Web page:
These farmers are determined to make a high profit to enable them to do the things they enjoy. Using OAD in January (February in a good season) allows them the freedom to achieve this.
All cows are wintered on the property and a small amount of supplement, (6% of feed eaten), is purchased, normally as PKE, in spring to support their early calving.
These farmers operate a worst-case scenario type budget. This allows them to establish the maximum funding requirements for the year. It also means that they are always achieving better than the budget. Although this budget is more than was spent last season, it is expected that farm working expenses will be the same or less.
These farmers will not be continuing as part of this project for the 17-18 season due to other commitments. We would like to thank them for their generosity in sharing their data.
They adhere to the KISS principle (keep it simple stupid) of growing and harvesting lots of feed, last 3 seasons average pasture eaten is 16 t DM/ha.
To do this they need to maintain a high fertility property. Farm walks are still done on a regular basis especially over winter and spring to keep management sharp.
Lessons from other seasons are often used though the use of farm diary records. These historic records can often give ideas on what has been done in the past in a given situation what the results were.
By keeping the system simple it provides focus and gives less chance of error. They don’t change their farming practice according to payout. Money spent on prevention and information e.g. blood and liver biopsy’s to monitor trace elements and then select treatment according to price.
Key message; Grow plenty of feed on the farm and use it – have got to keep farm fertility up to do this.
Key Success Factors
This farmer was part of a panel for a Tactics field day here is a summary of their combined key points. Here are his 9 Pointers to improved and sustained profit:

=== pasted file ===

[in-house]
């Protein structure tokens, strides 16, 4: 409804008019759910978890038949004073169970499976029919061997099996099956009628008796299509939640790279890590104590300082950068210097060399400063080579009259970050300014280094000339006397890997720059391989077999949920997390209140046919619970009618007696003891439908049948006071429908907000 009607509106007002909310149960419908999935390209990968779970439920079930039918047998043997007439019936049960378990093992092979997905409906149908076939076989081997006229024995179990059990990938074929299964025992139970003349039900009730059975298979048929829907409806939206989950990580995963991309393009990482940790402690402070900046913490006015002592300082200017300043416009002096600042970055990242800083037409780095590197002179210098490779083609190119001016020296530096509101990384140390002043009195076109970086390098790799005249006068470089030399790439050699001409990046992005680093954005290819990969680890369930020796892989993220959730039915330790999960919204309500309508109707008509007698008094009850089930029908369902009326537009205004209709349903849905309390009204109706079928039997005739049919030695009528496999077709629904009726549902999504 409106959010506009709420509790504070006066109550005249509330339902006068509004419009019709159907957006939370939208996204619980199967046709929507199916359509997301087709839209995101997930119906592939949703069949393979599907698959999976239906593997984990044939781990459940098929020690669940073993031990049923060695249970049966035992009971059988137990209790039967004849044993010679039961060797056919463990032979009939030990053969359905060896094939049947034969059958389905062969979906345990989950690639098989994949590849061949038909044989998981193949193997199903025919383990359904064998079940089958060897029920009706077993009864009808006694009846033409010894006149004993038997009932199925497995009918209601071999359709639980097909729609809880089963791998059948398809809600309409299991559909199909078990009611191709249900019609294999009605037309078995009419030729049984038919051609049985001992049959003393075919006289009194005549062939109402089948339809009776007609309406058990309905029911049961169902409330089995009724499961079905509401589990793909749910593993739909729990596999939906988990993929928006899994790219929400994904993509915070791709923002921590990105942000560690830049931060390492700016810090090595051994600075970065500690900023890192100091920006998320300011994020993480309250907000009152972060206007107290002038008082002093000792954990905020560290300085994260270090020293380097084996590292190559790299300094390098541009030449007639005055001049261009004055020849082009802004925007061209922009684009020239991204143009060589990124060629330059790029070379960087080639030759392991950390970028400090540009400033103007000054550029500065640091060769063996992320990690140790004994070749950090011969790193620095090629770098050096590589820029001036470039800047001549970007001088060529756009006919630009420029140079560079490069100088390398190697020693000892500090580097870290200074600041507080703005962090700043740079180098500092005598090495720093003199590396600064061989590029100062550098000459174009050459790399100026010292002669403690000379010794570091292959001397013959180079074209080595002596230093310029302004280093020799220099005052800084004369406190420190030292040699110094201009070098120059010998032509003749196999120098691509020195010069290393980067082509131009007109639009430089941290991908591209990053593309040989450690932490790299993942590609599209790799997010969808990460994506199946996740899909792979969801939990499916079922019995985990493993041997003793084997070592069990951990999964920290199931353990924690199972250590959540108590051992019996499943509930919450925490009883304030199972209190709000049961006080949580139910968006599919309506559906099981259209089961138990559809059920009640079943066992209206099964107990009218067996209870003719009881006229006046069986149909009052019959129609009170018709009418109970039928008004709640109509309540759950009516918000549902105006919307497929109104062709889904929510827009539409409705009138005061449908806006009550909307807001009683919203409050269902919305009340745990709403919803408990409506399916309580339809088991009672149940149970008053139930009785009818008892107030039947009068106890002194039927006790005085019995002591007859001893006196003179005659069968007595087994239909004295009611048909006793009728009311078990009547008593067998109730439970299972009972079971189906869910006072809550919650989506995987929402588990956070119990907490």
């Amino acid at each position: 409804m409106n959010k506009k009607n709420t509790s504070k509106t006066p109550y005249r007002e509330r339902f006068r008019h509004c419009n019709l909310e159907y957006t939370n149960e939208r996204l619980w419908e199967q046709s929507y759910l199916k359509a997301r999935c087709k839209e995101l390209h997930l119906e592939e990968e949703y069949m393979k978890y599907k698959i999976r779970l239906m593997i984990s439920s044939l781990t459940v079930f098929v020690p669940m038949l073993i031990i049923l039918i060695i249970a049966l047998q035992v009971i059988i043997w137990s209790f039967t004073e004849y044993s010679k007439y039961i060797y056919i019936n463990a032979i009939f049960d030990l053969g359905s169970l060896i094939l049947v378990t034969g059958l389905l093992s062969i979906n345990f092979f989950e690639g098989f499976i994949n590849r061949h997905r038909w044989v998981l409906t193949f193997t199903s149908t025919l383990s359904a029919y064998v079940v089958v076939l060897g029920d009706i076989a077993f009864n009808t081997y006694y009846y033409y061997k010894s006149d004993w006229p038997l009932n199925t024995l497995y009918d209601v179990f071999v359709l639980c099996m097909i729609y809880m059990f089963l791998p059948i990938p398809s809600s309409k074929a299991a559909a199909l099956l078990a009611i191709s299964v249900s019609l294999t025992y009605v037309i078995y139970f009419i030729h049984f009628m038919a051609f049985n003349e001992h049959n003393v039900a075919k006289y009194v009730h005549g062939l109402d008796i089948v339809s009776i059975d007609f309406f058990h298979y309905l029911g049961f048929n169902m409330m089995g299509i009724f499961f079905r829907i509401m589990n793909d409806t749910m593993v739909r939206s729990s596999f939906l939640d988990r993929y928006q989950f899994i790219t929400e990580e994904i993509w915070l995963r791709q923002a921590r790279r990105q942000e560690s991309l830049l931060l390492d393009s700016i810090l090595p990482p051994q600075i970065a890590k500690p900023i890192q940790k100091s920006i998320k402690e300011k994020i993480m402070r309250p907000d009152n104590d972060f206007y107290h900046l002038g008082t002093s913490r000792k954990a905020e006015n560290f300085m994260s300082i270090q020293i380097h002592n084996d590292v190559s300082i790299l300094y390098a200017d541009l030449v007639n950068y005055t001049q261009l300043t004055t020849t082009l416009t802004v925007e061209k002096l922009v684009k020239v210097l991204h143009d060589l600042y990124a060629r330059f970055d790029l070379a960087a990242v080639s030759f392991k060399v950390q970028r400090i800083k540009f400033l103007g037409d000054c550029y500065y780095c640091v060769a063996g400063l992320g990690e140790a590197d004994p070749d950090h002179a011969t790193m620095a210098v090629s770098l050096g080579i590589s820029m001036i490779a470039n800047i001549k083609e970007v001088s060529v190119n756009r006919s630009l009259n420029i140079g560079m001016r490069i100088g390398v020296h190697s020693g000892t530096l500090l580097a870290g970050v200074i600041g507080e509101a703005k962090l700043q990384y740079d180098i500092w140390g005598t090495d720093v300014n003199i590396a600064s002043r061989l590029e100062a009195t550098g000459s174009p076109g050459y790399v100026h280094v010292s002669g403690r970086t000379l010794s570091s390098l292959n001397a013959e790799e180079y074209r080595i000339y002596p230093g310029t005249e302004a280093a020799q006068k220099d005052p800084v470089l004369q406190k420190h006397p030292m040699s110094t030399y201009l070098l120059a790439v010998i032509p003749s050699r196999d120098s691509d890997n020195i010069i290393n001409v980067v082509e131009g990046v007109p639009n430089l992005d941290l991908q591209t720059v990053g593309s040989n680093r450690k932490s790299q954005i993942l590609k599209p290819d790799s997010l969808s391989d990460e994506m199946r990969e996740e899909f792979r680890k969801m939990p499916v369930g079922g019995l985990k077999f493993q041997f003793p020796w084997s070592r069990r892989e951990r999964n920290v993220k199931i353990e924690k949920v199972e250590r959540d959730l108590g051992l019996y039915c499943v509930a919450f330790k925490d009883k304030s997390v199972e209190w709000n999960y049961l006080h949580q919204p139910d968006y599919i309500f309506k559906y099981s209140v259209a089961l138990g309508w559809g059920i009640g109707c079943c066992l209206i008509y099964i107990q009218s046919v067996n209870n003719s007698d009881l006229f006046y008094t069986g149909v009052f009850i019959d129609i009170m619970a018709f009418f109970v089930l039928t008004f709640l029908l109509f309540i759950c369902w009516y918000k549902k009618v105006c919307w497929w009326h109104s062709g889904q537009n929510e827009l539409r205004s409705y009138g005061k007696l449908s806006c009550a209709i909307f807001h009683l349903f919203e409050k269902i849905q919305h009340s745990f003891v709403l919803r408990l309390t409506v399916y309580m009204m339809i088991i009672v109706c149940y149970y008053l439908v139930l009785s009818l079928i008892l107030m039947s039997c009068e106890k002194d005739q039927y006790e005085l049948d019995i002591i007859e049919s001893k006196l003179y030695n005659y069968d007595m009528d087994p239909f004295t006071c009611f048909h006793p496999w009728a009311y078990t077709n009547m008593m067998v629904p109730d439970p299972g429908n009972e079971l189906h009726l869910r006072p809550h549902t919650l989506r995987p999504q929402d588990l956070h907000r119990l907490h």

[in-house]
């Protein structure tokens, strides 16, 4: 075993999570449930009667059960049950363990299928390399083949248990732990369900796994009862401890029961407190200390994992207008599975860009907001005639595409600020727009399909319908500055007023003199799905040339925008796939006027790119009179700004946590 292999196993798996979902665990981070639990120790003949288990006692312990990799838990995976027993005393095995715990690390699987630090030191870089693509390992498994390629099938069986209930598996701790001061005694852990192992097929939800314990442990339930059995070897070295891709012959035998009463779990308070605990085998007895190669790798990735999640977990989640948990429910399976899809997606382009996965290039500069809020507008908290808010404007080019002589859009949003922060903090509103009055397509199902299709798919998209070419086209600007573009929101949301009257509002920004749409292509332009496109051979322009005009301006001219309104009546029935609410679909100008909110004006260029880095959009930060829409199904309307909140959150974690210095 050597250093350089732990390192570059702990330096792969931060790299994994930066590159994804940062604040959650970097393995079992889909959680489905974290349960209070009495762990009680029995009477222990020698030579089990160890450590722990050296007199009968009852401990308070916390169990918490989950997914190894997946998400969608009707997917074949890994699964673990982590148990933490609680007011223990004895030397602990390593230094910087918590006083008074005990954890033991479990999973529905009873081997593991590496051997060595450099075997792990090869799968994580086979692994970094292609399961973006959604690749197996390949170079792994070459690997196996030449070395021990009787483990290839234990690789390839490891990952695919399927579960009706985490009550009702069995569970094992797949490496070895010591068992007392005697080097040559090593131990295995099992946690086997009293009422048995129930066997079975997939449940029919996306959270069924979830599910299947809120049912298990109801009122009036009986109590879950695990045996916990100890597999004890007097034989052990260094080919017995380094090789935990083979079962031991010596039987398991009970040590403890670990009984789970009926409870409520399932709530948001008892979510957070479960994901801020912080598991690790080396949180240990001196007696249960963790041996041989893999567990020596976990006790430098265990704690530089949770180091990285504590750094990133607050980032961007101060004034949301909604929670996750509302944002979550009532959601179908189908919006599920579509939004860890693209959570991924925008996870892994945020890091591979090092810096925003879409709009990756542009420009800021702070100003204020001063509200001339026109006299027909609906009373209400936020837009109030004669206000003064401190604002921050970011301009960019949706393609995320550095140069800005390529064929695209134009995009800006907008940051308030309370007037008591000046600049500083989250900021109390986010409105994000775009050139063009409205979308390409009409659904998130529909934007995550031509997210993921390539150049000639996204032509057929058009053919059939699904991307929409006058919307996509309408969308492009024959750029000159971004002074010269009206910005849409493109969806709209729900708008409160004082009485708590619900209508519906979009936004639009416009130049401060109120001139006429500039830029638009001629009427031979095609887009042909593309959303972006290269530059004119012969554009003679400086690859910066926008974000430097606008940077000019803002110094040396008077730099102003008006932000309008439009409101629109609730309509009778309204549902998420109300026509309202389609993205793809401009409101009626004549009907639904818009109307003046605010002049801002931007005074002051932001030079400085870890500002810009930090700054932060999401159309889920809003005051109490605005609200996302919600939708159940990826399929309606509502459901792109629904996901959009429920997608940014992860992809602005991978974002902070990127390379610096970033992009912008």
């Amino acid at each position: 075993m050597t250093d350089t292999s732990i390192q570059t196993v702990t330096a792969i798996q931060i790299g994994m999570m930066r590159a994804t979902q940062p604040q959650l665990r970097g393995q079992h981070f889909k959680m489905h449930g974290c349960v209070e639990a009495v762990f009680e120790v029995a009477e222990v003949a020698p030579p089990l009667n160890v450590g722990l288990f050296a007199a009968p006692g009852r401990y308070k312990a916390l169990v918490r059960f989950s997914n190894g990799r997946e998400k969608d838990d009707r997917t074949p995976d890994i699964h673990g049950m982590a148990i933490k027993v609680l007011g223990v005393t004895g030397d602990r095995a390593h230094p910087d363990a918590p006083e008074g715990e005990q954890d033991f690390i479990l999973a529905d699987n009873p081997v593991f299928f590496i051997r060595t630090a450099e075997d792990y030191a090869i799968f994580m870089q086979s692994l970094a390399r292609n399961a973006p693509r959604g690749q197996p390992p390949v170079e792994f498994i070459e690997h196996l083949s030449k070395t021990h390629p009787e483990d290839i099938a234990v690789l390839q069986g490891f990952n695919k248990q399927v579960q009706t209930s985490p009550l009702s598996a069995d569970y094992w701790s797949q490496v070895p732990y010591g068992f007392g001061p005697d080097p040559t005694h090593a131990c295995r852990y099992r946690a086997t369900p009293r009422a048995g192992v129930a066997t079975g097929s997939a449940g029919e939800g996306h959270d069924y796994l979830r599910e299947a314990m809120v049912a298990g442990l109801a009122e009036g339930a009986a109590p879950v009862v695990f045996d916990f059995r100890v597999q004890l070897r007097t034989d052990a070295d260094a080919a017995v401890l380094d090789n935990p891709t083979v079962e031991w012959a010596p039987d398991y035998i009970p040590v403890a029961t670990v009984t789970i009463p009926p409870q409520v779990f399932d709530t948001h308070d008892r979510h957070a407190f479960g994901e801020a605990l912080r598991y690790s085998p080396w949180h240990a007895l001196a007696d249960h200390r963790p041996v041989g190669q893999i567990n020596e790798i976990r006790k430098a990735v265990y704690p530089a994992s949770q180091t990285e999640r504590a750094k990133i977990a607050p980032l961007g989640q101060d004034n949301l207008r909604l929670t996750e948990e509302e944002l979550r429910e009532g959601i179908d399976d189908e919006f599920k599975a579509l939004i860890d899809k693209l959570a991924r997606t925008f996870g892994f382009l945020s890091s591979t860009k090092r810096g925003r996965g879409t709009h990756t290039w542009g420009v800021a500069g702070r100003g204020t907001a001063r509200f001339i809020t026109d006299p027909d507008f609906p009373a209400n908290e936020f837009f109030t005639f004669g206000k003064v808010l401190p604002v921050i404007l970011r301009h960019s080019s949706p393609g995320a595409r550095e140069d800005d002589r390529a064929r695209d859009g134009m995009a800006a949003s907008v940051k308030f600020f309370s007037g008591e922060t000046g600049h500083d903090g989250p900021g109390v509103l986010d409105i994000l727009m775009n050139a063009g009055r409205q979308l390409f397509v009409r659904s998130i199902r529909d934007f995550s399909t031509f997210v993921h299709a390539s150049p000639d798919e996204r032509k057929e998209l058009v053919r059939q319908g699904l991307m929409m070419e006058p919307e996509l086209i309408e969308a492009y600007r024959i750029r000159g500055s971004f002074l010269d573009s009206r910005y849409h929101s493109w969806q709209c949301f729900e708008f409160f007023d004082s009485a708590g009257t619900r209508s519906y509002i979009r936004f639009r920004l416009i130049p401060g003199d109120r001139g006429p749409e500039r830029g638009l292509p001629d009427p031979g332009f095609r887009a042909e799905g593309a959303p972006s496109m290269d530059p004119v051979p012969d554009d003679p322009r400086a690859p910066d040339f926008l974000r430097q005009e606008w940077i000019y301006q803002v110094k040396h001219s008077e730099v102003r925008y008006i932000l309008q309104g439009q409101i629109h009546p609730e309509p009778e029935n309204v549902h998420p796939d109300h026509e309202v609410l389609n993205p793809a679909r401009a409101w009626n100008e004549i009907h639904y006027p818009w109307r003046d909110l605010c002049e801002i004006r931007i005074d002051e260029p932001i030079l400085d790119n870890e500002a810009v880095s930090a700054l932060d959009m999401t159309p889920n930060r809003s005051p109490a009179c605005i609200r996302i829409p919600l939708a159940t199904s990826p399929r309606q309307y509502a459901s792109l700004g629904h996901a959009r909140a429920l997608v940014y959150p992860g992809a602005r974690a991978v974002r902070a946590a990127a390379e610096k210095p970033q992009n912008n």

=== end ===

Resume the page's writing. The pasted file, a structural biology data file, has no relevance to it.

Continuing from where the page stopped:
- Expect to make a profit every year – set your business up to do so.
- Be open and honest with yourself as to why you do/need things. Is it for ease of farming? Is it for profit? Is it for fun?
- Do what you can yourself if it saves you money. Create time by working more efficiently.
- Use all the farm assets to maximise your income (it’s more than milk, remember your stock).
- As a team set targets on where wastage can be reduced – time? supplement management? or other costs? – work on it together.
- Understand what an essential cost is and what is a ‘clip-on’. ‘Clip-ons’ are the ‘nice-to-haves’ or the backups we use to cover poor management. For most farmers there are 40c-$1/kgMS of these in your costs.
- Plan more and do more around prevention.
- Include staff in what’s happening, share your farm working expenses and seek and use their ideas- they have different experiences to contribute.
- Know what your figures are and have some system of monitoring them.
2016-17 Season Review
Numbers at a glance
|Financial KPI's*||Budget||Actual||Physical KPI's||2016/17|
|Net Dairy Cash Income
|Total Farm Working Expenses
|$2.07||$2.17||Pasture and Crop Eaten
|Cash Operating Surplus/Deficit
|$2.86||$4.70||Imported Supplements & Dry Cow
Grazing (% of total feed eaten)
|Gross Farm Revenue
|$4.93||$6.65||Six Week In-Calf Rate
|$2.93||$2.94||First Calvers on Farm End of Season
(% of first calvers at start of season)
|$2,434||$4727||Milksolids per Labour Unit
*These KPI's are based on cash book actuals to 31 May 2017 and estimated non-cash adjustments. The final financial performance based on financial statements may differ.
In general an ok season, especially with the challenging climatic conditions. Because farm has an early dry off date anyway, there wasn't a shortening of the milking period due to the April flooding/storm events, which also resulted in about 100 trees been blown down.
There is an expectation that there will be some carryover cost into the 17/18 season mainly races and undersowing of some paddocks that are a bit flood affected.
Click the links below to view this farm's actual budget figures: